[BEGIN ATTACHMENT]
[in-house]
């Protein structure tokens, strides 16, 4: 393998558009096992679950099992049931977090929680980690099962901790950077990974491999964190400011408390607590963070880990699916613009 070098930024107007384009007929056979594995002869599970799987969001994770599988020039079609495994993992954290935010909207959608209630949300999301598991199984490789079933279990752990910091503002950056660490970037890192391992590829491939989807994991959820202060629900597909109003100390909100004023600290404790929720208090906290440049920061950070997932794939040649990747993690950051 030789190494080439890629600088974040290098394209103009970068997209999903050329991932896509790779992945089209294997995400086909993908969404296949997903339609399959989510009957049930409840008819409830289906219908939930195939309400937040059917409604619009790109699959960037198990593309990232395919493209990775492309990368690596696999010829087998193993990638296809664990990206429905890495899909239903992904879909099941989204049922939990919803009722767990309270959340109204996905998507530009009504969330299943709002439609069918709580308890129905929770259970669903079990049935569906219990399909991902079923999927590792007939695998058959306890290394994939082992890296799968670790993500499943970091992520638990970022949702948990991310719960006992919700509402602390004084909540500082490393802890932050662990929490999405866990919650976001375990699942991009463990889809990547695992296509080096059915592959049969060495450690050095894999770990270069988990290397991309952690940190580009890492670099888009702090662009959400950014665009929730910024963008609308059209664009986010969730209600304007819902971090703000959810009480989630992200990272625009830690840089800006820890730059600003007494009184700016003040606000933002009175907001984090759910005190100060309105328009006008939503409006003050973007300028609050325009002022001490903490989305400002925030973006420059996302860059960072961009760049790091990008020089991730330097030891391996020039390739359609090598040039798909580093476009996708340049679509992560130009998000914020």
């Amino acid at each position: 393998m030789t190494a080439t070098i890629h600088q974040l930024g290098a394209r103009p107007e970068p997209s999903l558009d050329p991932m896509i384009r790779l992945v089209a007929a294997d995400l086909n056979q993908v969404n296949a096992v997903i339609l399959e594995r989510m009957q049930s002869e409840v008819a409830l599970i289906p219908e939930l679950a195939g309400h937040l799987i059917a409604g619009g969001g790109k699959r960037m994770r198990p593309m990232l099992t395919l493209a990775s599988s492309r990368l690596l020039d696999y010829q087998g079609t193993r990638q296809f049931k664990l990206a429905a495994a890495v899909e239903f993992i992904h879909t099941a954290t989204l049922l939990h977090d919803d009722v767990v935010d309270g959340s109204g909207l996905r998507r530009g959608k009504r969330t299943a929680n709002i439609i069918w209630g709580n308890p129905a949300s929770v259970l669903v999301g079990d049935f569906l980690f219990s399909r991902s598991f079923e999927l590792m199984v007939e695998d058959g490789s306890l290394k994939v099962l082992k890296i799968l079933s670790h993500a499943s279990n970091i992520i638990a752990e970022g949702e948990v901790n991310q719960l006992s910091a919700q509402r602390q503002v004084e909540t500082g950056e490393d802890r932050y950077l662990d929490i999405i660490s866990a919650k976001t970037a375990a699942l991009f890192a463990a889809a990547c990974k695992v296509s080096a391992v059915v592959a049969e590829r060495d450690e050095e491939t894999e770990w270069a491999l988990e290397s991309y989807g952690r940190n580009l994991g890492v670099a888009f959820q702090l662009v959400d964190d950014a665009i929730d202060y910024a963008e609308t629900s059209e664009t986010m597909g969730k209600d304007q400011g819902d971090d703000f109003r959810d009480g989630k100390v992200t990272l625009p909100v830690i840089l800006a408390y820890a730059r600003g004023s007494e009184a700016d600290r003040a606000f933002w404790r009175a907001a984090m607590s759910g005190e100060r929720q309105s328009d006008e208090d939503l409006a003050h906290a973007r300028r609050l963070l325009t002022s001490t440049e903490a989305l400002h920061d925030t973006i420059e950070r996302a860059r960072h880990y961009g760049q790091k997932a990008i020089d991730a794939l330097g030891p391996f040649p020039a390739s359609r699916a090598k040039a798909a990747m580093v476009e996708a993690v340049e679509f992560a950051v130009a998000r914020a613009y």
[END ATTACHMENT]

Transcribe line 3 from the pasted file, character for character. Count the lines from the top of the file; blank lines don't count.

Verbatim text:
């Amino acid at each position: 393998m030789t190494a080439t070098i890629h600088q974040l930024g290098a394209r103009p107007e970068p997209s999903l558009d050329p991932m896509i384009r790779l992945v089209a007929a294997d995400l086909n056979q993908v969404n296949a096992v997903i339609l399959e594995r989510m009957q049930s002869e409840v008819a409830l599970i289906p219908e939930l679950a195939g309400h937040l799987i059917a409604g619009g969001g790109k699959r960037m994770r198990p593309m990232l099992t395919l493209a990775s599988s492309r990368l690596l020039d696999y010829q087998g079609t193993r990638q296809f049931k664990l990206a429905a495994a890495v899909e239903f993992i992904h879909t099941a954290t989204l049922l939990h977090d919803d009722v767990v935010d309270g959340s109204g909207l996905r998507r530009g959608k009504r969330t299943a929680n709002i439609i069918w209630g709580n308890p129905a949300s929770v259970l669903v999301g079990d049935f569906l980690f219990s399909r991902s598991f079923e999927l590792m199984v007939e695998d058959g490789s306890l290394k994939v099962l082992k890296i799968l079933s670790h993500a499943s279990n970091i992520i638990a752990e970022g949702e948990v901790n991310q719960l006992s910091a919700q509402r602390q503002v004084e909540t500082g950056e490393d802890r932050y950077l662990d929490i999405i660490s866990a919650k976001t970037a375990a699942l991009f890192a463990a889809a990547c990974k695992v296509s080096a391992v059915v592959a049969e590829r060495d450690e050095e491939t894999e770990w270069a491999l988990e290397s991309y989807g952690r940190n580009l994991g890492v670099a888009f959820q702090l662009v959400d964190d950014a665009i929730d202060y910024a963008e609308t629900s059209e664009t986010m597909g969730k209600d304007q400011g819902d971090d703000f109003r959810d009480g989630k100390v992200t990272l625009p909100v830690i840089l800006a408390y820890a730059r600003g004023s007494e009184a700016d600290r003040a606000f933002w404790r009175a907001a984090m607590s759910g005190e100060r929720q309105s328009d006008e208090d939503l409006a003050h906290a973007r300028r609050l963070l325009t002022s001490t440049e903490a989305l400002h920061d925030t973006i420059e950070r996302a860059r960072h880990y961009g760049q790091k997932a990008i020089d991730a794939l330097g030891p391996f040649p020039a390739s359609r699916a090598k040039a798909a990747m580093v476009e996708a993690v340049e679509f992560a950051v130009a998000r914020a613009y």